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Word on the Future
February 2020 | ~ 2 min read
Welcome to the 17th edition of Word on the Future. Thank you for being here with us.
Keywords: trust; AI; ethics
Deloitte’s annual Tech Trends is one of the most anticipated reports in our industry. You’ll struggle trying to find more in-depth insights into the dynamics and trends likely to disrupt enterprise in the near future.
In this year’s report, among a number of extremely interesting trends, Deloitte recognize trust as a business-critical goal, achieved with the help of ethical technology.

If you followed earlier editions of Word on the Future, you’ve read about the personalization–privacy paradox and how enterprises are well-advised to earn authentic customer trust in the form of zero-party data to base personalized experiences on.

Deloitte not only declare trust as “business-critical”, they also provide the data and insights to help us understand why: in their surveys, 55% of the respondents from companies with a 10%+ growth rate expressed high concern about ethical considerations. These companies differentiate themselves “in an increasingly complex and overfilled market, […] taking a 360-degree approach to maintain the high level of trust their stakeholders expect”.

How? They hack their own organizational matrix and make it ethics-first – using the same disruptive technologies that could existentially threaten their reputation to “increase transparency, harden security, and boost data privacy”.

Take the Canadian Imperial Bank of Commerce (CIBC) as an example. First, they developed an organization-wide AI strategy at the heart of which they put three questions:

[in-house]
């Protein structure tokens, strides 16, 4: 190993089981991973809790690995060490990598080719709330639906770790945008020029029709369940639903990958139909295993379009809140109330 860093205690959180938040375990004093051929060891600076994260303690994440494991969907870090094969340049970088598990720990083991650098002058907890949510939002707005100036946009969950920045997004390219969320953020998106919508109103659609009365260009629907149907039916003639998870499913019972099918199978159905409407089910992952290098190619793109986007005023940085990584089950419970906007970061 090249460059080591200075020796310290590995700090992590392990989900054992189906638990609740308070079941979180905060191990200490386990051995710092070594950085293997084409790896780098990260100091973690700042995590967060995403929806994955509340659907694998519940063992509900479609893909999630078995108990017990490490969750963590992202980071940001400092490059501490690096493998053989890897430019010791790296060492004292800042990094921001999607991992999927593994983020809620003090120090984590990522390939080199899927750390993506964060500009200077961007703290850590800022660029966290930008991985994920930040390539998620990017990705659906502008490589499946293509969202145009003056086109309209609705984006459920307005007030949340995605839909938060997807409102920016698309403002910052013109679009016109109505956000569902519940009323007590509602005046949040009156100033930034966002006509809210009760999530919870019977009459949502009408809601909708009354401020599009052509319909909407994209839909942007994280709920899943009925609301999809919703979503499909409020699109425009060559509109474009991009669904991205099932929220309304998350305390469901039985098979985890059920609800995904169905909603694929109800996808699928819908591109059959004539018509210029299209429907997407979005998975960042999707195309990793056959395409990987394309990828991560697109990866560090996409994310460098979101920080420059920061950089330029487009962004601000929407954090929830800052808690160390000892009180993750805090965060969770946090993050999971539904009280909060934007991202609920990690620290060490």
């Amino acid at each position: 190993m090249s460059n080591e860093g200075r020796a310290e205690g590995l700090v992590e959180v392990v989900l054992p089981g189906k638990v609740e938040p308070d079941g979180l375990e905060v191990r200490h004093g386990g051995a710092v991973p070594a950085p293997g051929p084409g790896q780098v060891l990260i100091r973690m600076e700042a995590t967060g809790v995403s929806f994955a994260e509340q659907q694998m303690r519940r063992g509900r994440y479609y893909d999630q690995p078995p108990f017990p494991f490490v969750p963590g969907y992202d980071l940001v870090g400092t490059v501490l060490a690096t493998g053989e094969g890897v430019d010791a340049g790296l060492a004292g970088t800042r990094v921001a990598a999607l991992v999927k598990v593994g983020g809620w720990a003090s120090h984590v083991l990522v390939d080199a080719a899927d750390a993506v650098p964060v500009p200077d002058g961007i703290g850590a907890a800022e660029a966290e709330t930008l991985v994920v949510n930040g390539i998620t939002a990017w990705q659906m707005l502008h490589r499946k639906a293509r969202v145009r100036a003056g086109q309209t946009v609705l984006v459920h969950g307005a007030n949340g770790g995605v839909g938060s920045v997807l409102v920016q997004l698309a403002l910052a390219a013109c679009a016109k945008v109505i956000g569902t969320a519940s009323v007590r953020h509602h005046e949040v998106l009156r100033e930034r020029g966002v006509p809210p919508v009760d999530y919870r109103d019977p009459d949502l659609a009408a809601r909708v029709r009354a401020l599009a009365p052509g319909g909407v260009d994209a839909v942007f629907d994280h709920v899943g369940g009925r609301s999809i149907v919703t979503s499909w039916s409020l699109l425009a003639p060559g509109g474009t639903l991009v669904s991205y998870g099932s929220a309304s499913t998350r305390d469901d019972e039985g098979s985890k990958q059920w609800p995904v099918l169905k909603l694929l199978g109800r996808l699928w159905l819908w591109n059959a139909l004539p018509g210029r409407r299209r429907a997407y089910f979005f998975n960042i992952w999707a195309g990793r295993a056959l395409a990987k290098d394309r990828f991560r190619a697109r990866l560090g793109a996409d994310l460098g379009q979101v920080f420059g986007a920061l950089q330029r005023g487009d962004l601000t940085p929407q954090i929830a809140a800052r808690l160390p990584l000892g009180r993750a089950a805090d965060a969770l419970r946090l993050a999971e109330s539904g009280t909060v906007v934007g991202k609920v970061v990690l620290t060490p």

• “When will we use the technology?”
  • “When will we not use it?”
  • “How do we ensure that we have our client’s permission?”
From there, they build an AI governance process for stakeholders to cover a broad range of ethical considerations before they embark on a project. 

They developed advanced analytics that encode client data in a way that it cannot be reverse-engineered to identify an individual.

They designed a “data veracity score” that gets assigned to each piece of information potentially used by an algorithm, which enables their algorithmic models to recognize data quality and integrity, possible bias, ambiguity, timeliness, and relevance in order to support more reliable, trustworthy, and engaging interactions. 

And they did all of this in less than a year.

AI will go rogue if you let it, but it will just as willingly fight bias and carry out your organization’s values and principles if you teach it properly.
Noel Tock
 
Until next time!
 
Noel Tock
Partner and CGO at Human Made
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February 2020 contributions from: Ana Silva, Camila Villegas, Caspar Hübinger


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